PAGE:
Last week, I talked about different ways to lay out blocks, whether you are making a large quilt or a smaller quilt, like a wall hanging. That is one of the design elements that goes into making a quilt. This week I want to go back even further and show you things that inspire my ideas and help me to design blocks and quilts. These inspirations can be out in the world or they can come from something as simple as an antique quilt. Share your thoughts and comments below and be entered into a drawing for my book, Blooming Patchwork. Let’s get started with the fun!
Design Inspiration from Out in the World
Inspiration is everywhere. At least it is for me. From a pattern on a building to an iron gate to windows. Even a lampshade! Here’s three photos I took that I return often to to get some inspiration.
That window on the right? That inspired the border for this pattern below that was in Primitive Quilts & Projects in the spring of 2014:
The iron gate in the photos above can possibly inspire an appliqué motif. You’d be surprised where inspiration comes from. That semi-circle window photo taken in 2012 at the school where I took my son for his freshman year led to the border on this project above.
Here’s another inspiration:
I took a photo of a pattern on a lampshade and it led me to thinking about making chevrons in a quilt pattern. So, along came Celebrations!
Finally, the photo below on the left inspired the idea for the border on my Sister’s Reunion quilt (right), with a little variation. This was a pattern I found on a tile floor!
Design Inspiration from Antique Quilts
I often look through books of 18th and 19th century quilts to get some design inspiration. I like to take traditional blocks and elements from these quilts and work them into a design for today. Here’s a quilt I found in a book on antique quilts (left) and my quilt, Homestead Trail, on the right.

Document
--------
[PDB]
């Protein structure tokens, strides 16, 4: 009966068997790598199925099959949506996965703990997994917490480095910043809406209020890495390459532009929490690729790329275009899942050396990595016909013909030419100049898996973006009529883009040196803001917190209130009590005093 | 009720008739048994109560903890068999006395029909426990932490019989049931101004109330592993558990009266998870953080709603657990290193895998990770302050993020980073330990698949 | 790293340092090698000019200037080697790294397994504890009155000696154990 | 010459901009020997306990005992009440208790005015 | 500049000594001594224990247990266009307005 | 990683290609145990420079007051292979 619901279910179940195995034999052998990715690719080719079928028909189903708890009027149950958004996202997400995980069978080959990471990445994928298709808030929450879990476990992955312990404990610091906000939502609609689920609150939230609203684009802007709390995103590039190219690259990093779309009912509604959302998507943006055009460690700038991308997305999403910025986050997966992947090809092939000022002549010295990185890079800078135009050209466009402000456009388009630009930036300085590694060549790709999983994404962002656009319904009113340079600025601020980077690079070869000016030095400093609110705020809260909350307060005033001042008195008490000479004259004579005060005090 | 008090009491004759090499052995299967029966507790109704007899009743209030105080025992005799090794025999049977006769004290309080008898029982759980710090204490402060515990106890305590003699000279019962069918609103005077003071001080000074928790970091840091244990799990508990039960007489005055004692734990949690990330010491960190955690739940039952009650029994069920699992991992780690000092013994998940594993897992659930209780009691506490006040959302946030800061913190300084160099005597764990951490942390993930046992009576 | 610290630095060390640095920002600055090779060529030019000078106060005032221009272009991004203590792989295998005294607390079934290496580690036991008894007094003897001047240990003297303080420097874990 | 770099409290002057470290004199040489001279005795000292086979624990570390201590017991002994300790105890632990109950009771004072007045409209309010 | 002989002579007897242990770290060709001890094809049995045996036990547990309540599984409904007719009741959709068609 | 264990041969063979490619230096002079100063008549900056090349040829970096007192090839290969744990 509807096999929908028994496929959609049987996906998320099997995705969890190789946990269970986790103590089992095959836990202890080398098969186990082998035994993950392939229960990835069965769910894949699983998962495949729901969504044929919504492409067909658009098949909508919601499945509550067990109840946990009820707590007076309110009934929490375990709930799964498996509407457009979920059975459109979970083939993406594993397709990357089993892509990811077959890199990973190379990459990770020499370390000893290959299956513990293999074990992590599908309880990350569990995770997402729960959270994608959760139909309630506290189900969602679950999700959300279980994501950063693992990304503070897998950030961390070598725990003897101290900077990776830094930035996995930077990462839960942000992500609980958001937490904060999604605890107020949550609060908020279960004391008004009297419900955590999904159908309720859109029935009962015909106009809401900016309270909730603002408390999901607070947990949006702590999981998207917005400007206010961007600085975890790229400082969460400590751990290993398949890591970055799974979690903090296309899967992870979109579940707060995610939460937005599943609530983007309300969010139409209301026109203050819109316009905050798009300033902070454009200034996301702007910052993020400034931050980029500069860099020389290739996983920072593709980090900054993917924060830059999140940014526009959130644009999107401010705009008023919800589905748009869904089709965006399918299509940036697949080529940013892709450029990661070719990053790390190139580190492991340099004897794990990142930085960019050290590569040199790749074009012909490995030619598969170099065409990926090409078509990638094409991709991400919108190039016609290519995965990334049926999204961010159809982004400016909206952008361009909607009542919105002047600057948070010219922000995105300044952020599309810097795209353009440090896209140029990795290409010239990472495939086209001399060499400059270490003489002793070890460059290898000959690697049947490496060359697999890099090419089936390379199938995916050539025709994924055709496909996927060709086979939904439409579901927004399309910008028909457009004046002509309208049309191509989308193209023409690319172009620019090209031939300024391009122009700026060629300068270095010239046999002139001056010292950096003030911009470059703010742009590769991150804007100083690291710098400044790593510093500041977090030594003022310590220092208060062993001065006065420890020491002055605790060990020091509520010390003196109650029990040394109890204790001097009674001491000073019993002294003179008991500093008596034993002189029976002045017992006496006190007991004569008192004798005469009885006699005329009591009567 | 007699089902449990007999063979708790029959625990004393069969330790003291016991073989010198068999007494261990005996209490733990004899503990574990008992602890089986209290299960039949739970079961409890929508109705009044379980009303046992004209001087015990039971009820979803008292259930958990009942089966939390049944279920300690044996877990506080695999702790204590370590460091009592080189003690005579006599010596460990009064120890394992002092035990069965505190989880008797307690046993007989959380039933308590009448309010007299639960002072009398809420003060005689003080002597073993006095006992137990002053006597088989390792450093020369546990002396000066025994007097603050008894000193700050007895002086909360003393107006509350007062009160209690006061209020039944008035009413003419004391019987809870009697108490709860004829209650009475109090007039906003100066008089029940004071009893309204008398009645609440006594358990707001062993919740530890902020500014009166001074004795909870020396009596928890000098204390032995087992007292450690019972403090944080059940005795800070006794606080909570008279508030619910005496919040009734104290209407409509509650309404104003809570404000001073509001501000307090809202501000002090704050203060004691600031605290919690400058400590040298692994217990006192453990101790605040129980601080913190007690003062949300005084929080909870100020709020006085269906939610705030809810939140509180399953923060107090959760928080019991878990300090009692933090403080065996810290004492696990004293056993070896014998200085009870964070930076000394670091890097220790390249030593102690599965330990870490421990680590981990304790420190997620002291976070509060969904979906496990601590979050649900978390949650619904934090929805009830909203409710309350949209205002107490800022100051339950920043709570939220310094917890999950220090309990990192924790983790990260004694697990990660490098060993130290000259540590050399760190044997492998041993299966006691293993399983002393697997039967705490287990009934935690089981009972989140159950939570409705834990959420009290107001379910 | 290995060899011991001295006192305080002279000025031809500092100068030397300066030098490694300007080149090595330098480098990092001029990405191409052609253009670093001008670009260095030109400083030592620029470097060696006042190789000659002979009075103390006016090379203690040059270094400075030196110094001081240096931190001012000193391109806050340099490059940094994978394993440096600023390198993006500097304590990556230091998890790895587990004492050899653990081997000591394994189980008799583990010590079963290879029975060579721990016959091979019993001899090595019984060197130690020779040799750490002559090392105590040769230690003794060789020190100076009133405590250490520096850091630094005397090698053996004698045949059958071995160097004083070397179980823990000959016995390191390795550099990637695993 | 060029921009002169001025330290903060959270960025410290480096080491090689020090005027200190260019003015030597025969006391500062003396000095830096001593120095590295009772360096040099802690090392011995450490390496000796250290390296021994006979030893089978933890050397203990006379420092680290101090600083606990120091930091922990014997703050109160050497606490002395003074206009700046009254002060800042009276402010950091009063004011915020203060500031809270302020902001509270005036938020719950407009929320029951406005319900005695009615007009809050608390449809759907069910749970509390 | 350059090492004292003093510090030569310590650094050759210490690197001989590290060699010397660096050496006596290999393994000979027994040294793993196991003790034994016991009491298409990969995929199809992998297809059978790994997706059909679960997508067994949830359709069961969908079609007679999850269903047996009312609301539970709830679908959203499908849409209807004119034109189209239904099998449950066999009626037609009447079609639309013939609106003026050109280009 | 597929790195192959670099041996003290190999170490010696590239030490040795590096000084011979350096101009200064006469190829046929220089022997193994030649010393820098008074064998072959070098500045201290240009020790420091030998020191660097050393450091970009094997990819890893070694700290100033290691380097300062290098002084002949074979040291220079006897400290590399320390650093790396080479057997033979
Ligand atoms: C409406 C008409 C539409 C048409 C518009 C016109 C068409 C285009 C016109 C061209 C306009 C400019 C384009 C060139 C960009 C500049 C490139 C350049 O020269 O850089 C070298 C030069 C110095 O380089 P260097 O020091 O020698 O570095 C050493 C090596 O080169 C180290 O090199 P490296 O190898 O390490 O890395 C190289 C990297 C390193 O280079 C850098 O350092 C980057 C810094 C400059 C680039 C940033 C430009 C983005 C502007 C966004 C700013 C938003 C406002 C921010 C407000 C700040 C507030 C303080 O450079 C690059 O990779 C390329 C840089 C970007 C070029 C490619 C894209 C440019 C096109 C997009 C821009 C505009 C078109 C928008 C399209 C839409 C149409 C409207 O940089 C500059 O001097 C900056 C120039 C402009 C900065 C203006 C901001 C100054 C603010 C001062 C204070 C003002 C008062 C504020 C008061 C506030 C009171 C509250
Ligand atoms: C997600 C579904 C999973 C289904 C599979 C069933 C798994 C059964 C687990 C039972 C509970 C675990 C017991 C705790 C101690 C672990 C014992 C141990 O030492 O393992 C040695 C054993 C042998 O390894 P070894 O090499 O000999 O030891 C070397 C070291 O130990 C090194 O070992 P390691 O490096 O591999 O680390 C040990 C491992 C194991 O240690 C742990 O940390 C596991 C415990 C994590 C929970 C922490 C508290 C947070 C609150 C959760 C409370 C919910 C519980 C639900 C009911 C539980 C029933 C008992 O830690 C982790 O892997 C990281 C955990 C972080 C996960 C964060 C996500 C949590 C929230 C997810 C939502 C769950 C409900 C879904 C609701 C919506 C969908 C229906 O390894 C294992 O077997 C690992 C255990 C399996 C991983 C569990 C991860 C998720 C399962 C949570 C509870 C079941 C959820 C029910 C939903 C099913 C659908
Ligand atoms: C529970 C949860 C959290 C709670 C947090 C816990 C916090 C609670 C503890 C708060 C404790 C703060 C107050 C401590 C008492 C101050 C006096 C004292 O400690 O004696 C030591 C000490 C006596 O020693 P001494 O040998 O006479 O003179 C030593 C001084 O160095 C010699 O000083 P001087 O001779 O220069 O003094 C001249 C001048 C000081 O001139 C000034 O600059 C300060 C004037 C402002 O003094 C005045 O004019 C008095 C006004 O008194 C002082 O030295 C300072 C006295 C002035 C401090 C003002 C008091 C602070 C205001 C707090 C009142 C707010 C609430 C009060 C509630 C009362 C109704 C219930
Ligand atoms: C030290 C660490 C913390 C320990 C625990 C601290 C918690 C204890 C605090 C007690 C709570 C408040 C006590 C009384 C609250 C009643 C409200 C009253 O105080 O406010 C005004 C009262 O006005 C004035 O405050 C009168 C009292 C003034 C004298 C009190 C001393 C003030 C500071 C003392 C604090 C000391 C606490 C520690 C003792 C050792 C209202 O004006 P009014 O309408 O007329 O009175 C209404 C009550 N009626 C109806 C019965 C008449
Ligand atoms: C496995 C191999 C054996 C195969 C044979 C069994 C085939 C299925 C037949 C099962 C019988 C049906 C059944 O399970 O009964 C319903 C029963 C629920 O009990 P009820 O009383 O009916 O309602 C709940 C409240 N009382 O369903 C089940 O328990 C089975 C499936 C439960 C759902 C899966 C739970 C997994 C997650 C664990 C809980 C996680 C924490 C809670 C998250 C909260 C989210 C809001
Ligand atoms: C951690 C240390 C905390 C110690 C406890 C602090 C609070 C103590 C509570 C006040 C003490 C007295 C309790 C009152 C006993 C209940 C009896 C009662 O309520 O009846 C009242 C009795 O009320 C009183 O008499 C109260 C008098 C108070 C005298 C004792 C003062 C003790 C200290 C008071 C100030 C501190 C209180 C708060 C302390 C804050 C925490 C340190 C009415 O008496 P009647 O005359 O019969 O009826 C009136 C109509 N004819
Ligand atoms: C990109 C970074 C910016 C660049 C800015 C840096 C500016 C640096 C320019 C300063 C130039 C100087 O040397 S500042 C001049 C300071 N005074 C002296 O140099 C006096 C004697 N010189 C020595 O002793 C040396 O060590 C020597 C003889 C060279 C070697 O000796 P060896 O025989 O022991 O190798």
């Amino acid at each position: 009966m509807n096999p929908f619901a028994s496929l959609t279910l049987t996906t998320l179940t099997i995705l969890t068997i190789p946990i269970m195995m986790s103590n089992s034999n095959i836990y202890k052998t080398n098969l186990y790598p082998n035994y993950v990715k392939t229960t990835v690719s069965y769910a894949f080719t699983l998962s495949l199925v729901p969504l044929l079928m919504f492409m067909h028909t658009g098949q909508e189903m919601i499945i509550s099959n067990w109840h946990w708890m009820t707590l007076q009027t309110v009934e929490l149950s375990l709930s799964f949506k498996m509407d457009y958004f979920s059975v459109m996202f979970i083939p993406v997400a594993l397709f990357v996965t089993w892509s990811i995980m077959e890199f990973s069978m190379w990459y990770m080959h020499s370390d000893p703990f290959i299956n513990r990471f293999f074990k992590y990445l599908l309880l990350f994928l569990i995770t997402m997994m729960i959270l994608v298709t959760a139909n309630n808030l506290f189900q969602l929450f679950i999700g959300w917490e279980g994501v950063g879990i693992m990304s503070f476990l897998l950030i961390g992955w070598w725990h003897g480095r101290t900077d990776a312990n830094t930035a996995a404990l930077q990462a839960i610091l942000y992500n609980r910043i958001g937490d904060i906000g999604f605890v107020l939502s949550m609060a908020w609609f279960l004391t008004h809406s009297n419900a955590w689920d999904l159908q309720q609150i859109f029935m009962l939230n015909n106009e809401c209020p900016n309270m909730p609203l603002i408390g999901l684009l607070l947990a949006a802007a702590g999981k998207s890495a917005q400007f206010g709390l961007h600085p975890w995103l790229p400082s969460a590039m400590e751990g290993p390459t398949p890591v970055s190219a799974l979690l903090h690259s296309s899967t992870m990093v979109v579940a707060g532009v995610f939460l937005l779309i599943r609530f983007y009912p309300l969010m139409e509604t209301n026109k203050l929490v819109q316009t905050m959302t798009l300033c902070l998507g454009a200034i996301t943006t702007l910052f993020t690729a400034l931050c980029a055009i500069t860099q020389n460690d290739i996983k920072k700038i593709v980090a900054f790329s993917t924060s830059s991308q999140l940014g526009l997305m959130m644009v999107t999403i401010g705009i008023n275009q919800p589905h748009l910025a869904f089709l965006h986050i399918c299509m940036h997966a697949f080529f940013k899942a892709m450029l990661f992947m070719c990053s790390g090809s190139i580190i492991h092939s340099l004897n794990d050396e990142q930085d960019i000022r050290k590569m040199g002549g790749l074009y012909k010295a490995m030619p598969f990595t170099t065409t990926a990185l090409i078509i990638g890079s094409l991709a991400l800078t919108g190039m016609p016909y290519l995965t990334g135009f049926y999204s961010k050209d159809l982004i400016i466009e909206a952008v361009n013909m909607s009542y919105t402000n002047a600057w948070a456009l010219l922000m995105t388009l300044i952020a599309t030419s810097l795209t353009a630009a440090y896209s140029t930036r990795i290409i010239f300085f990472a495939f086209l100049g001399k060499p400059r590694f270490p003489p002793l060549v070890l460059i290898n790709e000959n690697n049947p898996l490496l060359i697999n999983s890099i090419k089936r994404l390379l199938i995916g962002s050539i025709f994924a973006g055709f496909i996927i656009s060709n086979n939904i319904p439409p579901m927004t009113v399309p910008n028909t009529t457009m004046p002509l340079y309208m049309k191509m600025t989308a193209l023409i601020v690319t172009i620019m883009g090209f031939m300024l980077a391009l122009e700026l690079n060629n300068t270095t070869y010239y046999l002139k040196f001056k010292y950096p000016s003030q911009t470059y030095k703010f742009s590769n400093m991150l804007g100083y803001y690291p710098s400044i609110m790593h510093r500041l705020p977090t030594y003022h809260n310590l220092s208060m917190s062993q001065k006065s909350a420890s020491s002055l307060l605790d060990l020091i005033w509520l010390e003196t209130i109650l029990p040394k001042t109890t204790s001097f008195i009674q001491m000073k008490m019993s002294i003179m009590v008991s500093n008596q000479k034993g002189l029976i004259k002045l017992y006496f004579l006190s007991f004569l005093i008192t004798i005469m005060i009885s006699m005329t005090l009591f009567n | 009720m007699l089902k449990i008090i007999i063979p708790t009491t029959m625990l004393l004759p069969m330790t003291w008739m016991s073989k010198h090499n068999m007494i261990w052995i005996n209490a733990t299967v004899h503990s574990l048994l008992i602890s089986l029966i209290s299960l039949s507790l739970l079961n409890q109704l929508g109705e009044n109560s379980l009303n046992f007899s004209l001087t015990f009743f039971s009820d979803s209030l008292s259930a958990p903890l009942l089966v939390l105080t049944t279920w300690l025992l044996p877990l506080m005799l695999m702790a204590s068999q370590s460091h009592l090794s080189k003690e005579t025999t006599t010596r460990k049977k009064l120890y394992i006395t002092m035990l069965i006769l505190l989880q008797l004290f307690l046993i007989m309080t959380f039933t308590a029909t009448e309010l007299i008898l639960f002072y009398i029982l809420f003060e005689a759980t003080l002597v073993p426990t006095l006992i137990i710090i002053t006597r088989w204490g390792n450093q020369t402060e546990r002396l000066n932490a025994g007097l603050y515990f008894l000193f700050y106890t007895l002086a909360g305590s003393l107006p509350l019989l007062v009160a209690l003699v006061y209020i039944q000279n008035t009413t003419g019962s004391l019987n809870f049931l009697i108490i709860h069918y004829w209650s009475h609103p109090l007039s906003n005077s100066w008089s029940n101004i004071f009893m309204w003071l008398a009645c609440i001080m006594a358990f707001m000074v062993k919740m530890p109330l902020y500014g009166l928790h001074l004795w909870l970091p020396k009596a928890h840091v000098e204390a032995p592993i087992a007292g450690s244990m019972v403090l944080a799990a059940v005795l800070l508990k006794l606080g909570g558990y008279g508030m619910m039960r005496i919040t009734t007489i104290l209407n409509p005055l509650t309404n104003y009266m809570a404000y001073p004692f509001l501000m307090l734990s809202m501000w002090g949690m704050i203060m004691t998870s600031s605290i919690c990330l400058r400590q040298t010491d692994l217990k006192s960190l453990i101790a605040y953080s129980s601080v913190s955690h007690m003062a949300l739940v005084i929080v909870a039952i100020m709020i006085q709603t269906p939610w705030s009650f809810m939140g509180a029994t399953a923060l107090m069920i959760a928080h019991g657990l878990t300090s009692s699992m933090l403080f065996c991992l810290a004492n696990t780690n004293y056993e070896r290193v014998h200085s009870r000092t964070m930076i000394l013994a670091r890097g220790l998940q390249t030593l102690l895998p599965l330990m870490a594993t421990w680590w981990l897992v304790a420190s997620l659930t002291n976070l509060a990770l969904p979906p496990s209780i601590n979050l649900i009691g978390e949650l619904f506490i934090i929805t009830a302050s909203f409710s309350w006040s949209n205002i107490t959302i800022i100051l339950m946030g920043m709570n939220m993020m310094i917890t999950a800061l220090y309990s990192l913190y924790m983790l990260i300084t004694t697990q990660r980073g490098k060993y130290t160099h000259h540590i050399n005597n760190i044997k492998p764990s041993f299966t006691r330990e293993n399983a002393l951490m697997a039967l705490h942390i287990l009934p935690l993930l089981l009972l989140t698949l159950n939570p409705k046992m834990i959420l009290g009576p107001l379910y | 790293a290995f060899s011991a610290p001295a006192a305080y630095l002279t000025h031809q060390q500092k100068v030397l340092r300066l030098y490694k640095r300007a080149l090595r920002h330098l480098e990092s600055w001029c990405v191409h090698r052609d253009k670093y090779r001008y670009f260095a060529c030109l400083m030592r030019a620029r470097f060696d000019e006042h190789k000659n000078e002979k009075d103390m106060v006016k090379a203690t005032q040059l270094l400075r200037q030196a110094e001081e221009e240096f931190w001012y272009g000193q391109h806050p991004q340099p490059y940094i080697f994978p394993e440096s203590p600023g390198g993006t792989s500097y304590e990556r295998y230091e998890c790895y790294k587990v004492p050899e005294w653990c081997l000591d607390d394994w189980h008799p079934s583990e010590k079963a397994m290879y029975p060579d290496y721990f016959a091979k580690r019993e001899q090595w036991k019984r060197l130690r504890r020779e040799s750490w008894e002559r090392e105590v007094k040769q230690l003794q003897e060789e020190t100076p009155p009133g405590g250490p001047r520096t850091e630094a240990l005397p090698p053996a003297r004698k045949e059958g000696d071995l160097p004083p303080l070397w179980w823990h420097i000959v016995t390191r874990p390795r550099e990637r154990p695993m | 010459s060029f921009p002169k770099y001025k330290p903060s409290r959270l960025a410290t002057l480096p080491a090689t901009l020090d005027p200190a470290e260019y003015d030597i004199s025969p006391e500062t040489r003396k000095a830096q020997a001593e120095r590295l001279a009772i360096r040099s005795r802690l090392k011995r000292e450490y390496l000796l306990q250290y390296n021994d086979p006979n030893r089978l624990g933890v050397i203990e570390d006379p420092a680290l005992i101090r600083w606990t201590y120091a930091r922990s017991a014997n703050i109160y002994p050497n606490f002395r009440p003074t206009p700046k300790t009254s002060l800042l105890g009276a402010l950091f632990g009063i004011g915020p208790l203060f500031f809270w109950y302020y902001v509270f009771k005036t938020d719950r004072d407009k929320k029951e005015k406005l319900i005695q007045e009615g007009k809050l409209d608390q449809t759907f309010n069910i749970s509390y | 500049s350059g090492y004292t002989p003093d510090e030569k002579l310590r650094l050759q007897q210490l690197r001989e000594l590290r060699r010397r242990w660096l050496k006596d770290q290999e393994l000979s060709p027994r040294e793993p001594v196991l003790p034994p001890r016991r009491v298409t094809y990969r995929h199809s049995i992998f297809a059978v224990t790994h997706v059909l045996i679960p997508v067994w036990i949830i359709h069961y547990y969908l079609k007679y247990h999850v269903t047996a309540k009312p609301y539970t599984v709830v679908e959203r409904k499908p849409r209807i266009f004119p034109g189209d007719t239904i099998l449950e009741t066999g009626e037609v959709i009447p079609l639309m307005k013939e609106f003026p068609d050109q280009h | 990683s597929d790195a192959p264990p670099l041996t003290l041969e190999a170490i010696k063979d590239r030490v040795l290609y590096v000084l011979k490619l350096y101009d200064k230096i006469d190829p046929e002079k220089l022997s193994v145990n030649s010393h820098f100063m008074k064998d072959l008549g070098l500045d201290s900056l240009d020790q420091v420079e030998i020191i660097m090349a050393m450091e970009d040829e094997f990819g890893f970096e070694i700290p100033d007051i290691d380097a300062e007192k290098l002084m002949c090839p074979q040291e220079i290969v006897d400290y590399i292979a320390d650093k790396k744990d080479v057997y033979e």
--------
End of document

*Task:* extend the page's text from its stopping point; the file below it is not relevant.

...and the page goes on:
I changed up the look of this traditional block by replacing the solid alternating block with a sashing and nine-patch corner stones. This created interesting movement that continues into the border of the quilt.
My next inspiration came from album or autograph quilts and quilt blocks I found in a lot of antique books. The traditional name for this block is the Album Cross block.
The block above (right) is from an album quilt made in the 1840’s in New York state. Quilts made from these blocks were usually presented to someone who was leaving a community. Friends and family of the person receiving the quilt would write or embroider a message in the block. The signer would sign their name with the date and sometimes add a message for the quilt’s new owner. This style of block is only one of the many types of blocks used in album or “friendship” quilts. These quilts were very popular in the 19th century when many people were leaving family and friends to move west.
But of course for me, I wanted to find a way to make this block easier… translation, with NO “Y” or set in seams. I hate doing those so I do not like to design quilt patterns with those types of seams. Here is the block I came up with:
To make the block above, I created this unit below. And when I made four and stitched them together, I got the look of the vintage Album Cross without the stress!
Here’s the blocks I made (left) and then the resulting two projects in the pattern, Scrap Basket Duo.
Finally, for this week’s post, another traditional block that inspired me was the spool block. I saw this quilt in a book and thought I’d love to adapt that into a quilt pattern:
The spool block has many versions that have been around since the 19th century. Quilt blocks were often designed and named for ordinary household items. I image the women who designed and named this block based it on the wooden spools that held their thread.
Again, I re-designed the spool block so there was no “Y” or set in seams. Here’s my pattern Bloomin’ Spools and a close up of the block I created.
If you look closely at the blocks I made, you can see the seams showing I made these blocks in a nine-patch fashion.